(Editor’s Note: Updated during the course of the day with additional information obtained from DRDO in paragraphs 9, 10, 11 and 12, and a video of the hypersonic vehicle launch in the last paragraph.)
By N. C. Bipindra
New Delhi: In only its second attempt in just over a year, India today said it has successfully flight tested a Hypersonic Technology Demonstrator Vehicle (HSTDV), a mission that former President of India and the most popular defence scientist A. P. J. Abdul Kalam had set for the nation’s military technologists.
An earlier attempt at flight testing the HSTDV in June 2019 was not entirely successful, reportedly after its Agni-I ballistic carrier vehicle, which was to provide altitude boost, didn’t complete the mission.
“In a historic mission today, India successfully flight tested Hypersonic Technology Demonstrator Vehicle (HSTDV), a giant leap in indigenous defence technologies and significant milestone towards a #sashaktbharat (Empowered India) and #atmanirbharbharat (Self-Reliant India),” a statement from the Defence Research and Development Organisation (DRDO) said.
The flight test of the HSTDV was carried out at 11.03 am from Dr. APJ Abdul Kalam Launch Complex at Wheeler Island, off the coast of Odisha, a province on India’s eastern coast.
“(The) DRDO, with this mission, has demonstrated capabilities for highly complex technology that will serve as the building block for NextGen hypersonic vehicles in partnership with (the) industry.”
Only the United States, Russia and China have previous demonstrated hypersonic missile through flight tests. Thus, India becomes the fourth nation globally to join this elite club of hypersonic technology demonstrators.
DRDO Chairman and Secretary for Defence Research and Development Dr G. Satheesh Reddy congratulated all the scientists, researchers and other personnel related with HSTDV mission for their resolute and unwavering efforts towards strengthening nation’s defence capabilities.
India’s Minister of Defence Rajnath Singh tweeted the success of the Indian defence scientists, in which he noted that the test vehicle used the indigenously developed scramjet propulsion system and all critical technologies are now established to progress to the next phase.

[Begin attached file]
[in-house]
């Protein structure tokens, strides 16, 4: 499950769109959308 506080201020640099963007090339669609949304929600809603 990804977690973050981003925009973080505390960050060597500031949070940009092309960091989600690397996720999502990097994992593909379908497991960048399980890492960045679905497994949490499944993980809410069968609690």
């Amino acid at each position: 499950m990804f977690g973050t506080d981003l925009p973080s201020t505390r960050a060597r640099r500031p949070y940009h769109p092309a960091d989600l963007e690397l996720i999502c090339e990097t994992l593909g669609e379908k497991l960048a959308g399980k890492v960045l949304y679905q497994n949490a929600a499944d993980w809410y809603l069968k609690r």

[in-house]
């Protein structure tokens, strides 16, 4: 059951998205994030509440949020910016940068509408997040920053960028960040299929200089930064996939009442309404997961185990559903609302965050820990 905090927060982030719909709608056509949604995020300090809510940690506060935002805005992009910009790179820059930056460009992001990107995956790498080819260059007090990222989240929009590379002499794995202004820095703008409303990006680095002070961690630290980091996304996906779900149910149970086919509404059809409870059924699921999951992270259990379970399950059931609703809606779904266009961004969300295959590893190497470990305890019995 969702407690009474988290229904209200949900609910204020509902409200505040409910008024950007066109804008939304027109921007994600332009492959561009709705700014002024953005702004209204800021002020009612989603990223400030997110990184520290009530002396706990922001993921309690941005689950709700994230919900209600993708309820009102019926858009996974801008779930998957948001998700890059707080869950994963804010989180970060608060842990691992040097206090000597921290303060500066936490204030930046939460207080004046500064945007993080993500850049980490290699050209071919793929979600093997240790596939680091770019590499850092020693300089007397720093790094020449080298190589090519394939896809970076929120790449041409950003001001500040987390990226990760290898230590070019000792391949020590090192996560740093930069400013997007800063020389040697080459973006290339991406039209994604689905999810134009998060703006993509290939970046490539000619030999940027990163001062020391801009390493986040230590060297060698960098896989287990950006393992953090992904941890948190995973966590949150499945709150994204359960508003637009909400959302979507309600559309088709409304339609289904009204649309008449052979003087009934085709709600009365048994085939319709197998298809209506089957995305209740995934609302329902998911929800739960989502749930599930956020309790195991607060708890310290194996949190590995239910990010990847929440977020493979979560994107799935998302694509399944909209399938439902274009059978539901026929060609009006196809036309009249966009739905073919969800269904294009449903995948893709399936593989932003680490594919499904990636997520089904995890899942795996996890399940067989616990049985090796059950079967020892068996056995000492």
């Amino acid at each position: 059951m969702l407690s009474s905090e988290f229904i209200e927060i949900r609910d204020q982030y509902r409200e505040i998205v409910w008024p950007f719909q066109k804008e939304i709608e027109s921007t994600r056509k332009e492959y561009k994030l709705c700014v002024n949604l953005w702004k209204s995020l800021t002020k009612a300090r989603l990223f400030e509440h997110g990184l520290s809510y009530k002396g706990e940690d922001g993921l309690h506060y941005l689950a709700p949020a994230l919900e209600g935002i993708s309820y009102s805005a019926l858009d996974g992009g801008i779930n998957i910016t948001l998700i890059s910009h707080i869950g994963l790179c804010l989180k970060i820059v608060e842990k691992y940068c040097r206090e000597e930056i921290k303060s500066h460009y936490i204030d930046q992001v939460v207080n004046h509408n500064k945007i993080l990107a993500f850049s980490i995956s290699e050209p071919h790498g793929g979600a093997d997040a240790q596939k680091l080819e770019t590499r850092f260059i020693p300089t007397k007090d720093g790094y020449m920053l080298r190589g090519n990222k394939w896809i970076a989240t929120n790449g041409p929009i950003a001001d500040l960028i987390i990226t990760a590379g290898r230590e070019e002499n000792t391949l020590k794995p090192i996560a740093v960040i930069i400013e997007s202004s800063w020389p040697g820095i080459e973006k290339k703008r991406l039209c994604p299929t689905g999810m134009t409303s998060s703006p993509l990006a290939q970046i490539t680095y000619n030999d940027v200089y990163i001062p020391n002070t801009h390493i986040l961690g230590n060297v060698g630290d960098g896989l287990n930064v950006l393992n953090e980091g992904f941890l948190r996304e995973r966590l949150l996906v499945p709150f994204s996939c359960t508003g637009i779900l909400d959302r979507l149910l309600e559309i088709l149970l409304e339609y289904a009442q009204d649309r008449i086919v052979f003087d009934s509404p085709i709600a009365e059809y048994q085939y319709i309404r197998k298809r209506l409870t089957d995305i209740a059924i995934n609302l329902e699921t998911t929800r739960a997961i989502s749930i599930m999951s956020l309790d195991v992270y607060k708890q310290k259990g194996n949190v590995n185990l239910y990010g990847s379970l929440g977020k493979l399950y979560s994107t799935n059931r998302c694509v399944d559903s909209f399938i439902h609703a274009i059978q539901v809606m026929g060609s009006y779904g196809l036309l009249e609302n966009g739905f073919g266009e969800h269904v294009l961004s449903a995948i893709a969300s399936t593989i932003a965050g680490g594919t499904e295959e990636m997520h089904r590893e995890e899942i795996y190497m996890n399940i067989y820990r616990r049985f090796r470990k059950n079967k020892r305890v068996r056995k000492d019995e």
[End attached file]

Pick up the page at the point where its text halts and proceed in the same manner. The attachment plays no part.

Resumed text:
The hypersonic cruise vehicle was launched using a proven solid rocket motor, which took it to an altitude of 30 km, where the aerodynamic heat shields were separated at hypersonic Mach number.
The cruise vehicle separated from the launch vehicle and the air intake opened as planned. The hypersonic combustion sustained and the cruise vehicle continued on its desired flight path at a velocity of six times the speed of sound, that is nearly 2 km/second for more than 20 seconds.
The critical events like fuel injection and auto ignition of scramjet demonstrated technological maturity. The scramjet engine performed in a text book manner. The parameters of launch and cruise vehicle, including scramjet engine was monitored by multiple tracking radars, electro-optical systems and telemetry stations.
The scramjet engine worked at high dynamic pressure and at very high temperature. A ship was also deployed in the Bay of Bengal to monitor the performance during the cruise phase of hypersonic vehicle. All the performance parameters have indicated a resounding success of the mission.
The HSTDV project is basically aimed at demonstrating autonomous flight of a scramjet integrated vehicle, which can also have multiple civilian applications, including launching satellites at a low-cost, as well as military uses in the shape of long-range cruise missiles.
A scramjet engine is an improvement over the ramjet engine because the former operates efficiently at hypersonic speeds and allows supersonic combustion. Ramjets, in contrast, operate well at supersonic speeds, around Mach 3, but their efficiency drops at hypersonic speeds.
In mid-2015, India-Russia joint venture BrahMos Aerospace Private Limited Chief Executive Officer and Managing Director Dr Sudhir Kumar Mishra had told this writer in an interview that Kalam had inspired the DRDO to achieve some military technological breakthrough first, ahead of the rest of the global technological powerhouses, and had listed the hypersonic technology as one of the targets.
Mishra had then said that the Indian armed forces had not yet shown interest or a need for an hypersonic cruise missile, but yet BrahMos Aerospace was working on improving the existing, world’s only operation supersonic cruise missile.
BrahMos cruise missile is India’s longest range artillery weapon that the armed forces deploy, at over 290-km range. India has previously tested the cruise missile for doubling its range after the nation joined the Missile Technology Control Regime in the year 2016.